by gold in your pocket
U 11.1090-1: Gold in
your pocket, brass in your face.
Bloom uses this phrase in the Sirens episode to explain Boylan’s success with
women, most obviously his wife, who, impressed by his gold watch and expensive
outfit, has probably surrendered to the brass in her lover’s face that very moment.1 None of the standard
commentaries annotates this saying, which is documented in John Tobin’s
comedy The Honey Moon, published a
year after the author’s death, in 1805.
Physicians […] are shining examples, that a man will never want gold in
his pocket, who carries plenty of brass in his face! [Act 3, scene 2, p. 48]
Tobin’s play was republished in
Britain and America, and was a popular success, as this newspaper snippet quoting
Tobin’s character Jaquez, shows:
remained only a season at Portmouth. He was a notorious character, remarkable
alike for his impudence, vanity and deceit. He was a perfect Jeremy
Diddler, and the success of his schemes strikingly exemplified the truth
of Jaques’s shrewd remark that "a man never wanted any gold in his pocket
as long as he carried plenty of brass in his face".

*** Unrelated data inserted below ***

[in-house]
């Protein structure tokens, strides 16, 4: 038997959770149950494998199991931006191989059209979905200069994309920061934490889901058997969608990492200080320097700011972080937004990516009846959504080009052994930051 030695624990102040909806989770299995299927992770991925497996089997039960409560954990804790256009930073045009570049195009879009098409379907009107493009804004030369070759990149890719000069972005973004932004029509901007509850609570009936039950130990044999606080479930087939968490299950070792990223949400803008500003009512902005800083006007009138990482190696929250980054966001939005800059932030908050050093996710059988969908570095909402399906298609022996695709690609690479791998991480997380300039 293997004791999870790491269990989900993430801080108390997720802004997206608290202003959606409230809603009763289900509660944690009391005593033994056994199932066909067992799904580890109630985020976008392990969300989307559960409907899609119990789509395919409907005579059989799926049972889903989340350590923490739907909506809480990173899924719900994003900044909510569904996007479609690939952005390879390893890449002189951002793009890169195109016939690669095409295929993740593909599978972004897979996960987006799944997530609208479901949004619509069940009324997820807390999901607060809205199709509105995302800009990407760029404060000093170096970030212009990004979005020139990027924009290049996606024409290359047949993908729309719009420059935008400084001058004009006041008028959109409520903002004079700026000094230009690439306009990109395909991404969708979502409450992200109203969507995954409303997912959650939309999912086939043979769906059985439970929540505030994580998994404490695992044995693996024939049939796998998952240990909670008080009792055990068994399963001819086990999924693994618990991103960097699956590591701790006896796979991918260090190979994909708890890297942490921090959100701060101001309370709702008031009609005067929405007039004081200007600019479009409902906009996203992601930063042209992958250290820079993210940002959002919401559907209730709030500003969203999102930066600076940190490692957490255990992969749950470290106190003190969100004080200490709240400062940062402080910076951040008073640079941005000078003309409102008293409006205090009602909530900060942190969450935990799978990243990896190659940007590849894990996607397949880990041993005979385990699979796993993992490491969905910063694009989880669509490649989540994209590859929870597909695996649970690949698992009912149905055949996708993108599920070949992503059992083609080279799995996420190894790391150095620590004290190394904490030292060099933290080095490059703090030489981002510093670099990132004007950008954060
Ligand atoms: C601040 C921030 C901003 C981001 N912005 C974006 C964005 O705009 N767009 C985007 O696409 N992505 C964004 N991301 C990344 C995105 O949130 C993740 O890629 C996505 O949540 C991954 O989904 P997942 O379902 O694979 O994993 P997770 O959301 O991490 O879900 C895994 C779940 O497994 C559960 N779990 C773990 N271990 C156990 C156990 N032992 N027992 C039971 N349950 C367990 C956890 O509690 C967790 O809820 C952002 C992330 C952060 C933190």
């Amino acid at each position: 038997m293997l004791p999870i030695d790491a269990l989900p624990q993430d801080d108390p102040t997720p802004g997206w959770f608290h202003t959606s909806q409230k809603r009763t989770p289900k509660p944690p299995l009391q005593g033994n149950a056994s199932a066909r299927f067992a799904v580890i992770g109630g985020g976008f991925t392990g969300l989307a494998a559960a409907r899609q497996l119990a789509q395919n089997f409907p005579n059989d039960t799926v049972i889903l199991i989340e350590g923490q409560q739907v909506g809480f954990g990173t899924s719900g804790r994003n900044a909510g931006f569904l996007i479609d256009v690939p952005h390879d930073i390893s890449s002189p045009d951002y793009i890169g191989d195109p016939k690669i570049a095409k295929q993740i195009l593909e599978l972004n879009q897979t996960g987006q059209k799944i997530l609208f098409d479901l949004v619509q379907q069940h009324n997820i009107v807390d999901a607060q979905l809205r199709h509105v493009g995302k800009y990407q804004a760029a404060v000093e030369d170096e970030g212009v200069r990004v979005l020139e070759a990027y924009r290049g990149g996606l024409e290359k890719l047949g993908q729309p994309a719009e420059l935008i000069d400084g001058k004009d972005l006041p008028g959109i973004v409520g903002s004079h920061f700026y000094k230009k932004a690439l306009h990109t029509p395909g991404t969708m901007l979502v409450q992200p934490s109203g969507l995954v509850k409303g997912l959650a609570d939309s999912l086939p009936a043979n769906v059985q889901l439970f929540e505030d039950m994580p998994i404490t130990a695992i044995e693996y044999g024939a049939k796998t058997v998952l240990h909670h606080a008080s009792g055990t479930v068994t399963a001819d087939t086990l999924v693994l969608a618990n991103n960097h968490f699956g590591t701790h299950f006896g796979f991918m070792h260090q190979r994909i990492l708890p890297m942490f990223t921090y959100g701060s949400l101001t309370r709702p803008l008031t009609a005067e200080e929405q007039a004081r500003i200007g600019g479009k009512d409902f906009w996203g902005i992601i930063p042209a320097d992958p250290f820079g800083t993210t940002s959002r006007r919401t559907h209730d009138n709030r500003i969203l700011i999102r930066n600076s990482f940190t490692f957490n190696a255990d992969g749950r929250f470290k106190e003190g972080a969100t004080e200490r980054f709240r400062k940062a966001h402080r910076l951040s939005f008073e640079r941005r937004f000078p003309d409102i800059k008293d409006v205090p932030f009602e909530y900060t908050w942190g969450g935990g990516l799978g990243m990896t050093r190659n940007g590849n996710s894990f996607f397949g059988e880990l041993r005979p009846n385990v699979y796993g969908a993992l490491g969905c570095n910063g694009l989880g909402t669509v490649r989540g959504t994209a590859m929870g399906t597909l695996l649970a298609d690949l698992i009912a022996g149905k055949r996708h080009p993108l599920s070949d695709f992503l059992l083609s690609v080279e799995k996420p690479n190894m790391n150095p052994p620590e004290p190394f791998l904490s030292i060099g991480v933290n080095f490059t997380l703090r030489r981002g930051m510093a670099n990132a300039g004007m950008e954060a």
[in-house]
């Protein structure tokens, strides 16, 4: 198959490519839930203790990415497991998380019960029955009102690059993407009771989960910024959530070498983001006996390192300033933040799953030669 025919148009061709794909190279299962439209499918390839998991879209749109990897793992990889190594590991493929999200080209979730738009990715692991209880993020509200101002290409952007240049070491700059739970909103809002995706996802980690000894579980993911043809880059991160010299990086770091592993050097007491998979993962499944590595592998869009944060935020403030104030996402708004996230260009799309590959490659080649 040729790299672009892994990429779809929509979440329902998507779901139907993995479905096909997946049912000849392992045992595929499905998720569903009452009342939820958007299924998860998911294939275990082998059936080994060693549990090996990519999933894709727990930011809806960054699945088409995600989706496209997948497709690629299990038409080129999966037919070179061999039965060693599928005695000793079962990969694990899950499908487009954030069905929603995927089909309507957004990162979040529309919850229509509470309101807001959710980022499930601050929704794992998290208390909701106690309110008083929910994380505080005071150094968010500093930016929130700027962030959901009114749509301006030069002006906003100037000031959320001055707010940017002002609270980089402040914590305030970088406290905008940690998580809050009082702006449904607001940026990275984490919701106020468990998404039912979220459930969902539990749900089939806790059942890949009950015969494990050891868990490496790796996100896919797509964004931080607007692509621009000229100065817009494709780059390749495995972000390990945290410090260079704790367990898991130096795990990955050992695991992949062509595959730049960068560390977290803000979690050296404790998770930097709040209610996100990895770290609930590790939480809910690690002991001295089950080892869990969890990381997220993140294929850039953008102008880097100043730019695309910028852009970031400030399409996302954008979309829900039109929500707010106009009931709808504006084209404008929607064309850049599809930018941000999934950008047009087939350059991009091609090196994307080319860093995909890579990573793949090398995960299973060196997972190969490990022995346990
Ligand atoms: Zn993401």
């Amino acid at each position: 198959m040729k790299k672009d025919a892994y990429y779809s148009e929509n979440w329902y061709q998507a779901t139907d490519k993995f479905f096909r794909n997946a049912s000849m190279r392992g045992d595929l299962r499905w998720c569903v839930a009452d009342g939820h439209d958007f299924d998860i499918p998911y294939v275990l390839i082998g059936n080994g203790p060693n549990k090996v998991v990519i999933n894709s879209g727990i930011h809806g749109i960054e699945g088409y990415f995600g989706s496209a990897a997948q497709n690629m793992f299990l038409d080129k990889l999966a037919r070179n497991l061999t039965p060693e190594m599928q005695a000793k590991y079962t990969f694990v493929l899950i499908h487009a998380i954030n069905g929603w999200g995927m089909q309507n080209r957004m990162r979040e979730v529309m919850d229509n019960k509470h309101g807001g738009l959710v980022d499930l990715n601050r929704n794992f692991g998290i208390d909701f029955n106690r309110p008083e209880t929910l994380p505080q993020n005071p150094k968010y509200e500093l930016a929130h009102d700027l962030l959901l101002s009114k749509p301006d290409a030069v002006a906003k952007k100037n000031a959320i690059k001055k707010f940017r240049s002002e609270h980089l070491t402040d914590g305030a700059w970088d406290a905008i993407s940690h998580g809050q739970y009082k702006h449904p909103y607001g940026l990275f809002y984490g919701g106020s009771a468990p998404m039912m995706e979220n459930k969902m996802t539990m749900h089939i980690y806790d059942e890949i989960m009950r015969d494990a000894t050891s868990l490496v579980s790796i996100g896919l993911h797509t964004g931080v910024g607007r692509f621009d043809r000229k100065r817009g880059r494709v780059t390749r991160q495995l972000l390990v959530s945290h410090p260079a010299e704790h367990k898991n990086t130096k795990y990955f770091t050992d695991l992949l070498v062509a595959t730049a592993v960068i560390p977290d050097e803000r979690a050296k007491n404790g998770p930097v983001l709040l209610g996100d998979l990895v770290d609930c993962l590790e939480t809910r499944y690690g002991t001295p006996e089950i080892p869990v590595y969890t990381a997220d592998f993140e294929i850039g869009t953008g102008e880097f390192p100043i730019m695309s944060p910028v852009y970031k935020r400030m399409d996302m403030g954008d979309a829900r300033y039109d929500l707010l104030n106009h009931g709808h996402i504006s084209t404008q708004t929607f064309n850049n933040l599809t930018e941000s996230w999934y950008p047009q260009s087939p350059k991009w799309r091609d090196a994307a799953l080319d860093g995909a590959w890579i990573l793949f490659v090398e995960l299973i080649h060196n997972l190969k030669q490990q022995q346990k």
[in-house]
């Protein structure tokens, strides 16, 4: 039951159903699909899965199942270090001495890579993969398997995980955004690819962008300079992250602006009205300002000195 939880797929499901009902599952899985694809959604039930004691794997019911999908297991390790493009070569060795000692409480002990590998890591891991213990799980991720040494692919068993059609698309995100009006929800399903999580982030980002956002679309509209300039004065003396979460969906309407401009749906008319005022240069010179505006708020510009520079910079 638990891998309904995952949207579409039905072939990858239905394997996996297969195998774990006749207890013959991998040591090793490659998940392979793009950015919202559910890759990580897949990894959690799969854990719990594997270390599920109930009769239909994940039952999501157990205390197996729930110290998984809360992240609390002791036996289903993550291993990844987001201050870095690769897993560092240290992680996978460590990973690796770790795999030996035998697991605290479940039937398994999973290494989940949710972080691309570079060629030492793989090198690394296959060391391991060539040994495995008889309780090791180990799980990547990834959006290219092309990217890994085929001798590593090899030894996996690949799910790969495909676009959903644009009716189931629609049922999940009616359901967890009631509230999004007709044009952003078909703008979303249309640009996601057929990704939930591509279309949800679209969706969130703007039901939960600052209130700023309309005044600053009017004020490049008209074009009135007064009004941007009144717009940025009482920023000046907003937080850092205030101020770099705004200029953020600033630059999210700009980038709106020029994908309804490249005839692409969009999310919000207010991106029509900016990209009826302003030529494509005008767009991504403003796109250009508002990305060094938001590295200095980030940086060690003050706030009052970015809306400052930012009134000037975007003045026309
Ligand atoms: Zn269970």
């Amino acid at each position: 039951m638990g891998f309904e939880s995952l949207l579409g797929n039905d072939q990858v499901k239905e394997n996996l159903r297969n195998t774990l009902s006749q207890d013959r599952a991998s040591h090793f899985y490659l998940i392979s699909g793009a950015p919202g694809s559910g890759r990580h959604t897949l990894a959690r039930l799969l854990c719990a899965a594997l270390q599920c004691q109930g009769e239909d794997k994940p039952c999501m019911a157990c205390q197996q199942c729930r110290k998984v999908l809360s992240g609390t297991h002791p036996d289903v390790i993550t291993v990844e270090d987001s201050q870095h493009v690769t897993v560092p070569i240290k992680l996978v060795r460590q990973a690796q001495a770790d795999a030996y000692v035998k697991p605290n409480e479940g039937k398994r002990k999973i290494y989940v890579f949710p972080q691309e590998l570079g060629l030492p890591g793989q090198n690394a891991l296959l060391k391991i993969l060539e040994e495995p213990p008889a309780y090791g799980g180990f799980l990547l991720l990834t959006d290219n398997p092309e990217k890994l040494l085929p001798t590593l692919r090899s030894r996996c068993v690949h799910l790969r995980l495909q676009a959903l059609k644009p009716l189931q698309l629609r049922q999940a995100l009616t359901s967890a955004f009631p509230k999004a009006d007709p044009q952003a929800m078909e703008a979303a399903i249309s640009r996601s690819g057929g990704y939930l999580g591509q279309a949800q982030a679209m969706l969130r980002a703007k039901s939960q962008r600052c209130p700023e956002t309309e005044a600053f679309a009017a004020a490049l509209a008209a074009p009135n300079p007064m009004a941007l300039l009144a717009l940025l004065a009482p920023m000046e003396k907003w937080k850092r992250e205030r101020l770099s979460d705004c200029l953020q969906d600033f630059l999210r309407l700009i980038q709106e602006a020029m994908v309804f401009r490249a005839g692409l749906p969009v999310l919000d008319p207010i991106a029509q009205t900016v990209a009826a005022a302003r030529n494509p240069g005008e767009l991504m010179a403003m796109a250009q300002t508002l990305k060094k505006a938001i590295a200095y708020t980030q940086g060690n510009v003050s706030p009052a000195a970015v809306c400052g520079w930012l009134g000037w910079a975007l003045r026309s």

(1853), Sunday, 27 March
also quotes from Tobin in the Nausicaa episode at 13.301-2, as Vincent
Deane suggested to Gifford.
An earlier source for the phrase is
George Farquhar’s comedy Love and a Bottle,
which premiered in 1698 (published 1699):
I an impudent Dog? Had I as much Gold in my Breeches, as Brass in my Face, I
durst attempt a whole Nunnery. [Act 3, p. 27]
Farquhar is preceded by the following source of 1660:
His Mask being now
taken off, he begins to appear in his Colours; And truly I wonder, he that hath
from his youth dealt so much in Silver an
d Gold, should now have
Brasse in his Face, as so impudently and in Print to Patronize
his mischiefs under the names of such persons as the Lord Mayor of
Commissioners of the Great Seal, the Lord Chief Justice of
The Great Trappaner
of England Discovered,
seems to have been proverbial, based on "brazen-faced", which suggests hardened
emotions and which has been documented since 1571. A later example extends the
metaphorical use of metals to describe human qualities:
four metallic qualifications a man may feel pretty certain of worldly success:
They are gold in his pocket, silver in his tongue, brass in his face, and
iron in his heart.
Illustrated Police News
(1886), Saturday, 15 May
1 In the Wandering Rocks episode the
reader is told that “Blazes Boylan rattled merry money in his trousers' pocket”
and thinking of him past midnight Molly Bloom remembers “that determined
vicious look in his eye”.